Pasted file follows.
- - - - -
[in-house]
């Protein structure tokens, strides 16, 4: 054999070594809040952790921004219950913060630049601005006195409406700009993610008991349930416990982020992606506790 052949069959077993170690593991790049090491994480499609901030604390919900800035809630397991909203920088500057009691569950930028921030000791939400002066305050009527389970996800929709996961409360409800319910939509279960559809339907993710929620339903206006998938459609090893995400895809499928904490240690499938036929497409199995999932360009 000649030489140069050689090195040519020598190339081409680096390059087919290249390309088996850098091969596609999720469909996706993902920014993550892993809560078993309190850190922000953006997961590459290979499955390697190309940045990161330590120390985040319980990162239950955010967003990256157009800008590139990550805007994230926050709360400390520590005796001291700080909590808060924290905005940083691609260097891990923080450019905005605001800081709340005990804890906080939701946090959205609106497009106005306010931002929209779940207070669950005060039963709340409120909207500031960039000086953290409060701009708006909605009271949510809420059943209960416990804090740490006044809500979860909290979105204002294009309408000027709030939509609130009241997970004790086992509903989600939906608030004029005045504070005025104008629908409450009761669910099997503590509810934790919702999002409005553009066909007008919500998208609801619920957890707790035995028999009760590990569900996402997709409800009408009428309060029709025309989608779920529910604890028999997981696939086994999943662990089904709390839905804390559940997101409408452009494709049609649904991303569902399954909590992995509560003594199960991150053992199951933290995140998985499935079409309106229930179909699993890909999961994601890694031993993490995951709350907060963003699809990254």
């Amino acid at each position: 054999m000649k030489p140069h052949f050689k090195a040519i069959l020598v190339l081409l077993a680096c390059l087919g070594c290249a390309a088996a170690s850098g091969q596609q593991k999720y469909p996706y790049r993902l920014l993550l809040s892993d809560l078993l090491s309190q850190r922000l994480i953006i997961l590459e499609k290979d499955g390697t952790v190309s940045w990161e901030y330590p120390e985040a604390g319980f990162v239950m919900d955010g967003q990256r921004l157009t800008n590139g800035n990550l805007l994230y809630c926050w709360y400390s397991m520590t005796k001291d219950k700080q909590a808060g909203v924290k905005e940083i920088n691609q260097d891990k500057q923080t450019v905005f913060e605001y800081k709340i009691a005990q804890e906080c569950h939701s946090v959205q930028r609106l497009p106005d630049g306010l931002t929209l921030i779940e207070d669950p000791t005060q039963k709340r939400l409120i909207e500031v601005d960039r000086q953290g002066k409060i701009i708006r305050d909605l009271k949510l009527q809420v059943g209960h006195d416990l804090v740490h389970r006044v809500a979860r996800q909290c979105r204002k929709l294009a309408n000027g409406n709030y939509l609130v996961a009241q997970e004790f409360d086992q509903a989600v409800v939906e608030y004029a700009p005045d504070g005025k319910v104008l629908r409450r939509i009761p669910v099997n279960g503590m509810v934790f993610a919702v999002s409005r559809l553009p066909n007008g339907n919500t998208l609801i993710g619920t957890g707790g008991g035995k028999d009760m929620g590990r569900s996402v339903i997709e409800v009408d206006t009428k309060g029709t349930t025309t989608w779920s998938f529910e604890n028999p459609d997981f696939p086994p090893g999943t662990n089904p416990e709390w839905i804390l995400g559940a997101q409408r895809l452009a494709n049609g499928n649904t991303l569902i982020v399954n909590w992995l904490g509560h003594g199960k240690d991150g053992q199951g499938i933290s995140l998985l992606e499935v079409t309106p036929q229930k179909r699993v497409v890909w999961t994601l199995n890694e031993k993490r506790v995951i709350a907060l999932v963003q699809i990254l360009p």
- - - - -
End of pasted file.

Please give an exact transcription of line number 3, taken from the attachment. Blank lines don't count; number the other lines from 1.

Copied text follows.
């Amino acid at each position: 054999m000649k030489p140069h052949f050689k090195a040519i069959l020598v190339l081409l077993a680096c390059l087919g070594c290249a390309a088996a170690s850098g091969q596609q593991k999720y469909p996706y790049r993902l920014l993550l809040s892993d809560l078993l090491s309190q850190r922000l994480i953006i997961l590459e499609k290979d499955g390697t952790v190309s940045w990161e901030y330590p120390e985040a604390g319980f990162v239950m919900d955010g967003q990256r921004l157009t800008n590139g800035n990550l805007l994230y809630c926050w709360y400390s397991m520590t005796k001291d219950k700080q909590a808060g909203v924290k905005e940083i920088n691609q260097d891990k500057q923080t450019v905005f913060e605001y800081k709340i009691a005990q804890e906080c569950h939701s946090v959205q930028r609106l497009p106005d630049g306010l931002t929209l921030i779940e207070d669950p000791t005060q039963k709340r939400l409120i909207e500031v601005d960039r000086q953290g002066k409060i701009i708006r305050d909605l009271k949510l009527q809420v059943g209960h006195d416990l804090v740490h389970r006044v809500a979860r996800q909290c979105r204002k929709l294009a309408n000027g409406n709030y939509l609130v996961a009241q997970e004790f409360d086992q509903a989600v409800v939906e608030y004029a700009p005045d504070g005025k319910v104008l629908r409450r939509i009761p669910v099997n279960g503590m509810v934790f993610a919702v999002s409005r559809l553009p066909n007008g339907n919500t998208l609801i993710g619920t957890g707790g008991g035995k028999d009760m929620g590990r569900s996402v339903i997709e409800v009408d206006t009428k309060g029709t349930t025309t989608w779920s998938f529910e604890n028999p459609d997981f696939p086994p090893g999943t662990n089904p416990e709390w839905i804390l995400g559940a997101q409408r895809l452009a494709n049609g499928n649904t991303l569902i982020v399954n909590w992995l904490g509560h003594g199960k240690d991150g053992q199951g499938i933290s995140l998985l992606e499935v079409t309106p036929q229930k179909r699993v497409v890909w999961t994601l199995n890694e031993k993490r506790v995951i709350a907060l999932v963003q699809i990254l360009p």